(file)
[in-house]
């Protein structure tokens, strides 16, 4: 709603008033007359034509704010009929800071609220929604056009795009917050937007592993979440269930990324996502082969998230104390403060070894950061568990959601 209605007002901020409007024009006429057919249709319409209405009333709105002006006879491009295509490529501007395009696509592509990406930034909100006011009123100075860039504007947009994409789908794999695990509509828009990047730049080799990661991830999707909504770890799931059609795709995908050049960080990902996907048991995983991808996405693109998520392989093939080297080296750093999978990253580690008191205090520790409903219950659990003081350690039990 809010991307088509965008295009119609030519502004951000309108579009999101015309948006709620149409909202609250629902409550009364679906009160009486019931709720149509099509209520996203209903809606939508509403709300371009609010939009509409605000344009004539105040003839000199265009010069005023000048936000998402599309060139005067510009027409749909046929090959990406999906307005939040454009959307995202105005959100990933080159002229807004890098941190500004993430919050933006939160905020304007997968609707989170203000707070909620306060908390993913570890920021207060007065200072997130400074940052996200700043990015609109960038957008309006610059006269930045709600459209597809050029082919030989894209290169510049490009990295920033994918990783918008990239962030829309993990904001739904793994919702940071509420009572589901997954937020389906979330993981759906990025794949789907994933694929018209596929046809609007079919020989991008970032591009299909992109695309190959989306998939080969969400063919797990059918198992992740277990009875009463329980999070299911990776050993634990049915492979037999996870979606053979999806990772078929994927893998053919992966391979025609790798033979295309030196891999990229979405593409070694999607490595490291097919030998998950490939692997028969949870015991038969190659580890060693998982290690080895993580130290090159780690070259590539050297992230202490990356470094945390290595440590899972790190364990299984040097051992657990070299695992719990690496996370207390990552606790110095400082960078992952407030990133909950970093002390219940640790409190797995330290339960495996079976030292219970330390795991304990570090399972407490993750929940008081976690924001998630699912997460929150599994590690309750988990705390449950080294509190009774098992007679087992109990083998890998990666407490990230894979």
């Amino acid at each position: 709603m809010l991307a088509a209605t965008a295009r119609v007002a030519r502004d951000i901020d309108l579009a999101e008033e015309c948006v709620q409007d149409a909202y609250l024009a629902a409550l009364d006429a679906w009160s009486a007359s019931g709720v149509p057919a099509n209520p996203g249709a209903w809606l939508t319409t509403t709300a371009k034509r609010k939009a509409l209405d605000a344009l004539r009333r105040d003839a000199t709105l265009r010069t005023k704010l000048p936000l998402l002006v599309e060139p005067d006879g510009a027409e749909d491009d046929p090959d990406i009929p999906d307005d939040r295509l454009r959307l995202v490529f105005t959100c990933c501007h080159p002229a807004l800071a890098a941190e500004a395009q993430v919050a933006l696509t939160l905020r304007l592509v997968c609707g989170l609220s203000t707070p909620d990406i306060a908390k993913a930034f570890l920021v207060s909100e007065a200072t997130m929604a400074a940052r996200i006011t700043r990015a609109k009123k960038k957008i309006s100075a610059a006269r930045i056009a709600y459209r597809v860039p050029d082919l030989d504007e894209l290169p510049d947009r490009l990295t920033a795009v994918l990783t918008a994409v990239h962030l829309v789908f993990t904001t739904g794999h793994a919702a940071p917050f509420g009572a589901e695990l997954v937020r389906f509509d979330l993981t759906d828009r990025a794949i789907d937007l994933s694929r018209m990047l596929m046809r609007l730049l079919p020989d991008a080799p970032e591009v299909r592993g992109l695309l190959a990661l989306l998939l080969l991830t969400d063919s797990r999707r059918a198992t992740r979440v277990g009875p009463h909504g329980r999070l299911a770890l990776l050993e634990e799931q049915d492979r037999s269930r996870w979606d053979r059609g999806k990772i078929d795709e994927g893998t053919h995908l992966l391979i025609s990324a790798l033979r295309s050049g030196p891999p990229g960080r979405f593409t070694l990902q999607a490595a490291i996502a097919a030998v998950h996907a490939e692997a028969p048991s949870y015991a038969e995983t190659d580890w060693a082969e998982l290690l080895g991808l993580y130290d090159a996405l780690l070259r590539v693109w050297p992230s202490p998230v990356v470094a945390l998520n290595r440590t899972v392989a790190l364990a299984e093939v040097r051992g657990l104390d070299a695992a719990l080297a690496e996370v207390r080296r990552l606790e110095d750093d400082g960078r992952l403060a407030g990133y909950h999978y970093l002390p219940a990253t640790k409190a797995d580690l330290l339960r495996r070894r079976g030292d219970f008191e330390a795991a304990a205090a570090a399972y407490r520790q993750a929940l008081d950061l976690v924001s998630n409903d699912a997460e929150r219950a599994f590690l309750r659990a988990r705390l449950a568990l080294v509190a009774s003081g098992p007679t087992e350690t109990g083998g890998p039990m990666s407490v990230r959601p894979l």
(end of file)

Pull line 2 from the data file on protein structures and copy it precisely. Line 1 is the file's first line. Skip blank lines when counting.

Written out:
């Protein structure tokens, strides 16, 4: 709603008033007359034509704010009929800071609220929604056009795009917050937007592993979440269930990324996502082969998230104390403060070894950061568990959601 209605007002901020409007024009006429057919249709319409209405009333709105002006006879491009295509490529501007395009696509592509990406930034909100006011009123100075860039504007947009994409789908794999695990509509828009990047730049080799990661991830999707909504770890799931059609795709995908050049960080990902996907048991995983991808996405693109998520392989093939080297080296750093999978990253580690008191205090520790409903219950659990003081350690039990 809010991307088509965008295009119609030519502004951000309108579009999101015309948006709620149409909202609250629902409550009364679906009160009486019931709720149509099509209520996203209903809606939508509403709300371009609010939009509409605000344009004539105040003839000199265009010069005023000048936000998402599309060139005067510009027409749909046929090959990406999906307005939040454009959307995202105005959100990933080159002229807004890098941190500004993430919050933006939160905020304007997968609707989170203000707070909620306060908390993913570890920021207060007065200072997130400074940052996200700043990015609109960038957008309006610059006269930045709600459209597809050029082919030989894209290169510049490009990295920033994918990783918008990239962030829309993990904001739904793994919702940071509420009572589901997954937020389906979330993981759906990025794949789907994933694929018209596929046809609007079919020989991008970032591009299909992109695309190959989306998939080969969400063919797990059918198992992740277990009875009463329980999070299911990776050993634990049915492979037999996870979606053979999806990772078929994927893998053919992966391979025609790798033979295309030196891999990229979405593409070694999607490595490291097919030998998950490939692997028969949870015991038969190659580890060693998982290690080895993580130290090159780690070259590539050297992230202490990356470094945390290595440590899972790190364990299984040097051992657990070299695992719990690496996370207390990552606790110095400082960078992952407030990133909950970093002390219940640790409190797995330290339960495996079976030292219970330390795991304990570090399972407490993750929940008081976690924001998630699912997460929150599994590690309750988990705390449950080294509190009774098992007679087992109990083998890998990666407490990230894979």